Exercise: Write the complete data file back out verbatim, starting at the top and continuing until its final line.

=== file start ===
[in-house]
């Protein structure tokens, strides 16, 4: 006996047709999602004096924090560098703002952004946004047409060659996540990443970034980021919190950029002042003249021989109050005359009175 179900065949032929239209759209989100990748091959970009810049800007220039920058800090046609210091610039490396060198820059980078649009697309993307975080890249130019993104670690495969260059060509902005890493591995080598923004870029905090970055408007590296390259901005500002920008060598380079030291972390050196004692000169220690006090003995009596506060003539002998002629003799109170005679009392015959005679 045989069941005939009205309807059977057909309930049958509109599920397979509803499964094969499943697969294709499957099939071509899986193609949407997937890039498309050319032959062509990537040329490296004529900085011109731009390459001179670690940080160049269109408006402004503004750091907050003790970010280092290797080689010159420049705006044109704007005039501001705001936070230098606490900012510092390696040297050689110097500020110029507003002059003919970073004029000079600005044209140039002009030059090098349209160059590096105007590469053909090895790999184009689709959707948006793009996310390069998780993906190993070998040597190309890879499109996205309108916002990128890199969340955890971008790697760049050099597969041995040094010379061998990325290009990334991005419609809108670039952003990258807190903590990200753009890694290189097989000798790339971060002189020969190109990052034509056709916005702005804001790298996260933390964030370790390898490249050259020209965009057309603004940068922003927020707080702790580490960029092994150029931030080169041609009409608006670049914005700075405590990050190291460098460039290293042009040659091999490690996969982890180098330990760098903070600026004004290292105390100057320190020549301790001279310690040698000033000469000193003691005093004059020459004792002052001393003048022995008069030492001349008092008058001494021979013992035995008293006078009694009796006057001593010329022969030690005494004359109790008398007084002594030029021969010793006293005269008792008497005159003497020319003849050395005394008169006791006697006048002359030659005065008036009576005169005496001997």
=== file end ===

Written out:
[in-house]
């Protein structure tokens, strides 16, 4: 006996047709999602004096924090560098703002952004946004047409060659996540990443970034980021919190950029002042003249021989109050005359009175 179900065949032929239209759209989100990748091959970009810049800007220039920058800090046609210091610039490396060198820059980078649009697309993307975080890249130019993104670690495969260059060509902005890493591995080598923004870029905090970055408007590296390259901005500002920008060598380079030291972390050196004692000169220690006090003995009596506060003539002998002629003799109170005679009392015959005679 045989069941005939009205309807059977057909309930049958509109599920397979509803499964094969499943697969294709499957099939071509899986193609949407997937890039498309050319032959062509990537040329490296004529900085011109731009390459001179670690940080160049269109408006402004503004750091907050003790970010280092290797080689010159420049705006044109704007005039501001705001936070230098606490900012510092390696040297050689110097500020110029507003002059003919970073004029000079600005044209140039002009030059090098349209160059590096105007590469053909090895790999184009689709959707948006793009996310390069998780993906190993070998040597190309890879499109996205309108916002990128890199969340955890971008790697760049050099597969041995040094010379061998990325290009990334991005419609809108670039952003990258807190903590990200753009890694290189097989000798790339971060002189020969190109990052034509056709916005702005804001790298996260933390964030370790390898490249050259020209965009057309603004940068922003927020707080702790580490960029092994150029931030080169041609009409608006670049914005700075405590990050190291460098460039290293042009040659091999490690996969982890180098330990760098903070600026004004290292105390100057320190020549301790001279310690040698000033000469000193003691005093004059020459004792002052001393003048022995008069030492001349008092008058001494021979013992035995008293006078009694009796006057001593010329022969030690005494004359109790008398007084002594030029021969010793006293005269008792008497005159003497020319003849050395005394008169006791006697006048002359030659005065008036009576005169005496001997």